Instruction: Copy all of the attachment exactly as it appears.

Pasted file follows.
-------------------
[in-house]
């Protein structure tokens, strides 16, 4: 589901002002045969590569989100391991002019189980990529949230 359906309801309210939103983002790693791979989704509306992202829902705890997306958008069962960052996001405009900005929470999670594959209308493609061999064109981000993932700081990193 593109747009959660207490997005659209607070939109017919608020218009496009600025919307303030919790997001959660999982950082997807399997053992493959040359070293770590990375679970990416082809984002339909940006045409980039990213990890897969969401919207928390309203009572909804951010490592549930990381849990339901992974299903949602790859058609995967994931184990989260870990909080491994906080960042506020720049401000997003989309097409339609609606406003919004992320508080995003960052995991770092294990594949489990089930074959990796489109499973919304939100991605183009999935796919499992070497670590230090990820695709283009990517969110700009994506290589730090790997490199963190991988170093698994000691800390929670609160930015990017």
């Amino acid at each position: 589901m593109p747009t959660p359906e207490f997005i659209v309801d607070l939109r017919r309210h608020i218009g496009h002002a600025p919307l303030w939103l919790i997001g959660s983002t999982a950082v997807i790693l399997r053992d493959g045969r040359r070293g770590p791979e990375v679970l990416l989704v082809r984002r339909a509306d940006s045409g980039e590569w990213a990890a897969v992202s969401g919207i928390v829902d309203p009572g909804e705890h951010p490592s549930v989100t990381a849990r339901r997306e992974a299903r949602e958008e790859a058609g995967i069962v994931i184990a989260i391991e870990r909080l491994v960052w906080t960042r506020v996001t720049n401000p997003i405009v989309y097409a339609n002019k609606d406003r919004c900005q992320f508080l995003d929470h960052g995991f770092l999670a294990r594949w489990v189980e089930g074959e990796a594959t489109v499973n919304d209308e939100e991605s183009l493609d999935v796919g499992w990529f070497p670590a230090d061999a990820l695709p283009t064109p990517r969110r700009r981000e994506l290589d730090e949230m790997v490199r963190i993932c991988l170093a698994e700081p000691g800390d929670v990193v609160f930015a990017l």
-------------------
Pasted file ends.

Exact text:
[in-house]
């Protein structure tokens, strides 16, 4: 589901002002045969590569989100391991002019189980990529949230 359906309801309210939103983002790693791979989704509306992202829902705890997306958008069962960052996001405009900005929470999670594959209308493609061999064109981000993932700081990193 593109747009959660207490997005659209607070939109017919608020218009496009600025919307303030919790997001959660999982950082997807399997053992493959040359070293770590990375679970990416082809984002339909940006045409980039990213990890897969969401919207928390309203009572909804951010490592549930990381849990339901992974299903949602790859058609995967994931184990989260870990909080491994906080960042506020720049401000997003989309097409339609609606406003919004992320508080995003960052995991770092294990594949489990089930074959990796489109499973919304939100991605183009999935796919499992070497670590230090990820695709283009990517969110700009994506290589730090790997490199963190991988170093698994000691800390929670609160930015990017």
């Amino acid at each position: 589901m593109p747009t959660p359906e207490f997005i659209v309801d607070l939109r017919r309210h608020i218009g496009h002002a600025p919307l303030w939103l919790i997001g959660s983002t999982a950082v997807i790693l399997r053992d493959g045969r040359r070293g770590p791979e990375v679970l990416l989704v082809r984002r339909a509306d940006s045409g980039e590569w990213a990890a897969v992202s969401g919207i928390v829902d309203p009572g909804e705890h951010p490592s549930v989100t990381a849990r339901r997306e992974a299903r949602e958008e790859a058609g995967i069962v994931i184990a989260i391991e870990r909080l491994v960052w906080t960042r506020v996001t720049n401000p997003i405009v989309y097409a339609n002019k609606d406003r919004c900005q992320f508080l995003d929470h960052g995991f770092l999670a294990r594949w489990v189980e089930g074959e990796a594959t489109v499973n919304d209308e939100e991605s183009l493609d999935v796919g499992w990529f070497p670590a230090d061999a990820l695709p283009t064109p990517r969110r700009r981000e994506l290589d730090e949230m790997v490199r963190i993932c991988l170093a698994e700081p000691g800390d929670v990193v609160f930015a990017l």